Asic economic problem of scarcity and opportunity cost
Explain the link between the basic economic problem of scarcity and opportunity cost.  – Winter 2002 Scarcity is the excess of human wants over what can actually be produced. There are not enough of resources to satisfy everybody’s wants. The problem arises due to the fact that as human we have unlimited wants, yet the resources – labour, land, capital and entrepreneur – are finite. The cost expressed in terms of the next best alternative foregone. One choice will be the ‘best’ one and a rational economic agent will take that alternative.
But all the other choices will then have to be given up. Neither people’s wants nor their ability to produce goods and services are constant. Their productive potential is increasing all the time, but so their appetite for material things. As a result, scarcity will always exist. Given that human wants exceed what can actually be produced, potential demands will exceed potential supplies. For that reason, scarcity forces economic decision makers (individuals, families, firms, and governments) to make choices based on rationality.
Making a choice normally involves a trade-off – this means that choosing more of one thing can only be achieved by giving up something else in exchange. It confirms the adage: “there ain’t no such thing as a free lunch. ” In other words, scarcity involves choice which means the sacrifice of the next best alternative where opportunity cost comes in. For instance, more we spend on national defence to protect our shores from foreign aggressors (guns), the less we can on consumer goods to raise our standard of living at home (butter) due to limited amount of money that government can spend.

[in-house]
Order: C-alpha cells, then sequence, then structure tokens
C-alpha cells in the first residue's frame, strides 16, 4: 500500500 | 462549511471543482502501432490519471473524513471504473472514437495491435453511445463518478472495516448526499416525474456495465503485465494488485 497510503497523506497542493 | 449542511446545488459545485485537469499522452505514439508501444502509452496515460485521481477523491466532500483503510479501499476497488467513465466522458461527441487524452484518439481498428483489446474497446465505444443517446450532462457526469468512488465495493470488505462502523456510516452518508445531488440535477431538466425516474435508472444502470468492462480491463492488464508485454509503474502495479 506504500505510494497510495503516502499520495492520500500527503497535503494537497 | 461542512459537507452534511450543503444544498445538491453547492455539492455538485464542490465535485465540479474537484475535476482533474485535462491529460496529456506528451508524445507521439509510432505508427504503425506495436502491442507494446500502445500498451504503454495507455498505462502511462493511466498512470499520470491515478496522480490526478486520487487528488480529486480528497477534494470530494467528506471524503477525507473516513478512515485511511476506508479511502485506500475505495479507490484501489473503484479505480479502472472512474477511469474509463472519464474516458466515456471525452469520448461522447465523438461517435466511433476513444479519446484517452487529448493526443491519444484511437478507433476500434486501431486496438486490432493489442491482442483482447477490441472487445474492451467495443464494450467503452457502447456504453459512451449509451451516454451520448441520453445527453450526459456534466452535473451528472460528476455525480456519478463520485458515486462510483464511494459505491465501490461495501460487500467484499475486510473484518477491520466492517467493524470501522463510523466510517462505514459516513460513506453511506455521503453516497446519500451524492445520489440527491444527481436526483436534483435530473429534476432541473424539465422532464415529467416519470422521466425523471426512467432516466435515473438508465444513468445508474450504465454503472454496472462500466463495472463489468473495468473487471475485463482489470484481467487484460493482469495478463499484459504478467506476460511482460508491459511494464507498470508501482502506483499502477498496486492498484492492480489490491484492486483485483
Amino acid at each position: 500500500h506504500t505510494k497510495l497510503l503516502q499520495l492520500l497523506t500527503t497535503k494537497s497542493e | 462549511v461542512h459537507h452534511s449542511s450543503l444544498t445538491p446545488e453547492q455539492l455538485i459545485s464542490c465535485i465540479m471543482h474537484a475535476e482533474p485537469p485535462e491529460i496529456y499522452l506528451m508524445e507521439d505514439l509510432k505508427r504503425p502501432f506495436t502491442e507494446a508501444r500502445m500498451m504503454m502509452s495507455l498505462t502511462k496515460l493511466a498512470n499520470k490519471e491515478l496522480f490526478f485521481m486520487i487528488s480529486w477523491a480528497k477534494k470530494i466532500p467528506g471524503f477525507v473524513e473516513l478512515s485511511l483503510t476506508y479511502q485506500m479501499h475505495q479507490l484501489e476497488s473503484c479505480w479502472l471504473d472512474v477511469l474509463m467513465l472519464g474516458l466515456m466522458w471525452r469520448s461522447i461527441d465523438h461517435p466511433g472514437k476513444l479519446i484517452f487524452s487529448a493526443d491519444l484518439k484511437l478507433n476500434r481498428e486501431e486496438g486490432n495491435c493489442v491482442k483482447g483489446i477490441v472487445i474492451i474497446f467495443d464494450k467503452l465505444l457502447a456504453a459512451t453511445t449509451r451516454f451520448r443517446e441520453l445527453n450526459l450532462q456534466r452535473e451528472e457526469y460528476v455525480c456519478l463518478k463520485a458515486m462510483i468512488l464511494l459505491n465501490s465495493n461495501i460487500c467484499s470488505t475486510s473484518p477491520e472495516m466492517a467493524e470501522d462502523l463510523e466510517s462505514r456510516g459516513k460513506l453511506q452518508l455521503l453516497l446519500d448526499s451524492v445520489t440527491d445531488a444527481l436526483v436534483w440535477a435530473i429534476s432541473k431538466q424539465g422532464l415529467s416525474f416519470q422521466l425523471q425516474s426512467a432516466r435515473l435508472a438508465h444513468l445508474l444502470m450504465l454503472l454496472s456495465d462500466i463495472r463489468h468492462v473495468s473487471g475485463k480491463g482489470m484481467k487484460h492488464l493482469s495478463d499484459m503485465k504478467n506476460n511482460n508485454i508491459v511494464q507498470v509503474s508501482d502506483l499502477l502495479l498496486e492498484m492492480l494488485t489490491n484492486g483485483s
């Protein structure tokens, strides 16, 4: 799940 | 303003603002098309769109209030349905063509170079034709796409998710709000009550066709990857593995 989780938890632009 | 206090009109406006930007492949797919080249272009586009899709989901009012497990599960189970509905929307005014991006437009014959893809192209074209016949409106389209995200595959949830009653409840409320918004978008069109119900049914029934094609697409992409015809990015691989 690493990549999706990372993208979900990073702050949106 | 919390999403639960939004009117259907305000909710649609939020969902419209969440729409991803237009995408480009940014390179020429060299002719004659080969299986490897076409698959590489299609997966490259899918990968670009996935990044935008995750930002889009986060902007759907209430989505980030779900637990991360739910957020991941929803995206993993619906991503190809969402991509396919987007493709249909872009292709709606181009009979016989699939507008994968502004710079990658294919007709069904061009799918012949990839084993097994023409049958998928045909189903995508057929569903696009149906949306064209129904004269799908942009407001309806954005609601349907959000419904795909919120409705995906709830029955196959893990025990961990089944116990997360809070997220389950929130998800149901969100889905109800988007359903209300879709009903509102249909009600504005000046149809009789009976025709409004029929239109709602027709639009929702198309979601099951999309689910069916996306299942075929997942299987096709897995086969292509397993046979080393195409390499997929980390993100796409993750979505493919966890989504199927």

Therefore, the opportunity cost of having more guns is having less butter. Laws that require firms to reduce pollution raise the cost of production. Because of the higher costs, these firms end up earning smaller profits, paying lower wages, charging higher prices, or some combination of these three. Thus, while pollution regulations give us benefit of a cleaner environment and the improved health that comes with it, the opportunity cost is the reduction in the incomes of the firms’ owners, consumers and workers. Because most resources are finite, we cannot produce an unlimited number of different goods and services.
Without any doubt, by supplying more for an ever-growing and richer population we are in danger of destroying the natural resources of the planet. Our ecological footprint affects the sustainability of economies and has huge implications for future living standards. At the heart of improving sustainability of resources is the idea of de-coupling – a process of trying to increase the efficiencies with which resources are used and breaking the link between increasing demand and resource depletion. Thus, better choices have to be made.